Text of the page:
My first ever day of work experience ended with my employer telling my parents I’d passed away. I was 15 and school had made it compulsory for all Year Tens to have a week of work experience; in my case, at Charnwood Forest Veterinary Surgery. After 30 minutes of standing in a stuffy, chemical-smelling consulting room, I was suddenly overwhelmed by that dizzy feeling usually associated with standing up too fast. Next thing I knew, I was thinking: why am I on the floor? Not only had I fainted, but on my way down I pulled a nearby microscope onto my head, causing it to break (the microscope, not my head). My parents were in for a shock when the nurses (incorrectly) rang to say I’d had a fit. Just before the (French) vet got “passed out” confused with “passed away”…
Back to present time, I spent last week on work experience with the Nottingham Post, which, despite the odd stressful moment, got off to a slightly better start. I wasn’t sure what to expect, but on instruction from family and friends I managed not to pass away or break any expensive equipment. The thing about journalism is it exposes you to every side of life. Suddenly cases of murder, theft and car accidents become real, and are no longer just stories on the news. A story of a little boy critically injured in a car accident meant I had to ask a witness for a statement. That was far more sobering than just seeing the story on paper or on the internet. On my last day I had to attend a court case about two men who had strangled another man with a belt and crushed his skull. I can still hear the judge coldly recounting how they had “felt the man’s skull crack”. But, I was told, a journalist must maintain a professional air.
There are certain traits of a good journalist that I really need to work on. Assertiveness, charisma etc. My “good journalist” traits, such as they are, were put to the test most days. Sitting at a computer alongside all the fully fledged reporters, editors, etc. meant I had to answer the phone like a proper journalist. I was told to explain to the caller that I was on work experience, and could they please give me their name and number so I could get someone of higher authority to call them back. However, my employers never told me NOT to pretend to understand everything said, get completely tongue-tied or anything like that.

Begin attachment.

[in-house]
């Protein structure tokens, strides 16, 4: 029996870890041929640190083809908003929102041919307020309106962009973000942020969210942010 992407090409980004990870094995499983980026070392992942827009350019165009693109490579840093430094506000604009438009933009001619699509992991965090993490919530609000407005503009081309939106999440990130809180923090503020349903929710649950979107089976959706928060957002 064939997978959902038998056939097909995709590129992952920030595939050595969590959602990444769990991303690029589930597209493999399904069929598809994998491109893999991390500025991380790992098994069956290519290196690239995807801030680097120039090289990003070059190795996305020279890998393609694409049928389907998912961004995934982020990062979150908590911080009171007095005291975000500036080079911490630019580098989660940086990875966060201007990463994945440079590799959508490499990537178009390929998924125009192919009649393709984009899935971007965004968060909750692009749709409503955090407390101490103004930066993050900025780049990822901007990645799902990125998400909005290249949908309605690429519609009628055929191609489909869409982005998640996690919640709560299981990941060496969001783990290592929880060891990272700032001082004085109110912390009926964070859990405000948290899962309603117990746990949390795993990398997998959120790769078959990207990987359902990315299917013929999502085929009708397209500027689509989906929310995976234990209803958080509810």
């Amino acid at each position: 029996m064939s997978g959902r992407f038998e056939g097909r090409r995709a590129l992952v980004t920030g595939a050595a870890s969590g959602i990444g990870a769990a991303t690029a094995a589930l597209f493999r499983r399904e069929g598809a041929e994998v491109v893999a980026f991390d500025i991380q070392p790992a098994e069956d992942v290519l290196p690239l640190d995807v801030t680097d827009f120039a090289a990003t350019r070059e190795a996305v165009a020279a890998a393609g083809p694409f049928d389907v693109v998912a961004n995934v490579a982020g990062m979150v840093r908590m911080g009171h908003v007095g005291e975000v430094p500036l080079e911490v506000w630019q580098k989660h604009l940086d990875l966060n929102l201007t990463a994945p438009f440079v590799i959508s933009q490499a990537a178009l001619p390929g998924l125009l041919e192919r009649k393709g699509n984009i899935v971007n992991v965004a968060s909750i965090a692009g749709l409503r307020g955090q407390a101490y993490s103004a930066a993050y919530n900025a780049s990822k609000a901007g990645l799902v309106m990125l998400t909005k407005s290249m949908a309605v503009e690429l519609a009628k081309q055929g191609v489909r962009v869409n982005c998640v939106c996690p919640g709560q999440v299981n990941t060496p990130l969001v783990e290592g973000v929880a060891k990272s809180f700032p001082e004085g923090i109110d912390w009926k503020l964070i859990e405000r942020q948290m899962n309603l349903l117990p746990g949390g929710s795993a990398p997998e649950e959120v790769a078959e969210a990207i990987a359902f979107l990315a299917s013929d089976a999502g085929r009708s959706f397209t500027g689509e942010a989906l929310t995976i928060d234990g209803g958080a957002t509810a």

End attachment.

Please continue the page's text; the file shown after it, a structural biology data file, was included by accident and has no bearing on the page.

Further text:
The hardest thing was approaching people on the street. One day I had to get the bus to where the famous Riverside Festival was to be held so I could interview two people in charge and three locals about said festival. I spent the whole morning getting hopelessly lost, not finding anyone willing to talk to me, struggling to quickly write down quotes and generally feeling so stupid I was on the brink of tears. Another day I had to do a vox pop i.e. go out and badger six passers-by about their opinions on social media. I know that in their place, I would hate having some gawky looking student type interrupting my day to ask me questions, and as for getting personal details and a photo? I was out there for a very long time.
But despite all that, the week was pretty successful. I know this partly because I had six items published in the paper and partly because the feedback form people at the Post filled in summarised my achievements and described me as “very enthusiastic”. Yes, I was tired enough to be asleep by 10pm most nights, but I learned a lot, and I liked the people I was with. I had to get out there and do my job regardless of my own feelings and struggles, and I got the feeling that, in that sense, everyone there was just the same.